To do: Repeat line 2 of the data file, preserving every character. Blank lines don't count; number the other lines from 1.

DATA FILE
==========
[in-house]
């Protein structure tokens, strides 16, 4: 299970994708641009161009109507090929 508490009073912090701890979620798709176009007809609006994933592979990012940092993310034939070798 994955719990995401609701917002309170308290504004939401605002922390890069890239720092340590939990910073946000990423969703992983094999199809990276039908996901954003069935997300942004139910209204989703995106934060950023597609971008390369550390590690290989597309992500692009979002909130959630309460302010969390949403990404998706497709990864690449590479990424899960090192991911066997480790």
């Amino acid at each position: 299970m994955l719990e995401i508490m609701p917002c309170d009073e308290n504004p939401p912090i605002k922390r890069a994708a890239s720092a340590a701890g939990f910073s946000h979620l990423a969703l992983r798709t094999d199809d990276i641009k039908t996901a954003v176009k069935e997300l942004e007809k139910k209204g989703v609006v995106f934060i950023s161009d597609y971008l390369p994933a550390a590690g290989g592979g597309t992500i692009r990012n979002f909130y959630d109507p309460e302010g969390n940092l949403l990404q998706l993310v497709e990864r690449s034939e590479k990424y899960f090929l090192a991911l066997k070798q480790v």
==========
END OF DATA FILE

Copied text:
């Protein structure tokens, strides 16, 4: 299970994708641009161009109507090929 508490009073912090701890979620798709176009007809609006994933592979990012940092993310034939070798 994955719990995401609701917002309170308290504004939401605002922390890069890239720092340590939990910073946000990423969703992983094999199809990276039908996901954003069935997300942004139910209204989703995106934060950023597609971008390369550390590690290989597309992500692009979002909130959630309460302010969390949403990404998706497709990864690449590479990424899960090192991911066997480790």